Saturday, November 5, 2011

Khan's Place in Math Education

It seems that every educational blogger has voiced an opinion on the growing popularity of the Khan Academy. I am actually quite surprised that Musing Mathematically has largely avoided the topic during its meager 5 month existence. The movement of online lecture snippets has polarized those in the educational community; some teachers detest that Khan claims that sitting in front of his computer can even be close to "education" while others realize the efficiency of his method and subscribe wholeheartedly. I have been sitting passively over the last few months reading developments and arguments, and yesterday evening found an article that solidified my opinion of Khan. As an educator, I applaud his vision and initiative, but I feel like he is overestimating his project's niche of influence.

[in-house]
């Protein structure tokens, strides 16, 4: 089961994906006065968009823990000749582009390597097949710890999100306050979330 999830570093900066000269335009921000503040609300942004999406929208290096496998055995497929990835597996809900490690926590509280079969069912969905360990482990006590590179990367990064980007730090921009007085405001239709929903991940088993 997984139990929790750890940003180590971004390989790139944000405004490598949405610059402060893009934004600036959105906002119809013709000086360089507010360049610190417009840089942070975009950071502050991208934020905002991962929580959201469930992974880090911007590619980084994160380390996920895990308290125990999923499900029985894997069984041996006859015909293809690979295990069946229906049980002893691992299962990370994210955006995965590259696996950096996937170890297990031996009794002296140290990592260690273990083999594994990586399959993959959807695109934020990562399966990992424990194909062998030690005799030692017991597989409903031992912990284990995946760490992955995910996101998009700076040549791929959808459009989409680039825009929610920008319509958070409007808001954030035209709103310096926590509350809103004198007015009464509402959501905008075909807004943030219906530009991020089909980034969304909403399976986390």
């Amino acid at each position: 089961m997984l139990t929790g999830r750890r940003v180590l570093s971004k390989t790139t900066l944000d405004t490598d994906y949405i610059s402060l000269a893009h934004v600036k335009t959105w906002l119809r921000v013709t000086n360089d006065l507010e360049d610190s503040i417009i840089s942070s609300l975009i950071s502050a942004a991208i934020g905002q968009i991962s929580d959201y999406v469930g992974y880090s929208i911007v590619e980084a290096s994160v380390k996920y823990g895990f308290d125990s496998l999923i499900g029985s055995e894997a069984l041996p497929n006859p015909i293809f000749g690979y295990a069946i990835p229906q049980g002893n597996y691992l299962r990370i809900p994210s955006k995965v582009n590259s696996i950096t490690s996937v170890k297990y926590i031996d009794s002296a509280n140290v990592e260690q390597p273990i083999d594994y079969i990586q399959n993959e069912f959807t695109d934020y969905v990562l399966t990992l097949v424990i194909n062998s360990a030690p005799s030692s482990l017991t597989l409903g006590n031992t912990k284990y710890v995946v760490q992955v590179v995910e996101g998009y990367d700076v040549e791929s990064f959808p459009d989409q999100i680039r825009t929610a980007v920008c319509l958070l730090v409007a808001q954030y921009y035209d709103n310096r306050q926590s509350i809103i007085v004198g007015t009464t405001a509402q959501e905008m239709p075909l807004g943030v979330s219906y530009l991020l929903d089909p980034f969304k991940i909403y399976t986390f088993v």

The article, which was discovered circulating Twitter several times in an hour, can be found below. It details a sizable grant for the furtherance of Khan Academy. Take the time, if you wish, to read, but I will highlight the telling parts of the article. The problem is not that Khan is going physical, it is that he is claiming to coin a methodology that has existed for years. 

The bravado that angers teachers so much exists directly in the title; to claim that a database of online videos is a "reinvention" is very far from the truth. If we ignore this egregious overstepping of boundaries right off the hop, we get an interesting insight into how Sal Khan himself views his work. He has the voice of a reformer, but overestimates how "reformational" his ideas and methods really are. The following quotations are taken from the article:

"The school of the future will not resemble the school of today," said Salman Khan. "In the past, the assembly-line, lecture-homework-exam model existed because that's what was possible in the no-tech and low-tech classrooms of their day."
The Khan Academy model allows teachers to discover which students are struggling with which concepts, and allows students to repeat sections of videos or online tests until they master the material. One of the goals is to re-engage students, some with significant gaps in their knowledge, who have previously felt lost and disengaged.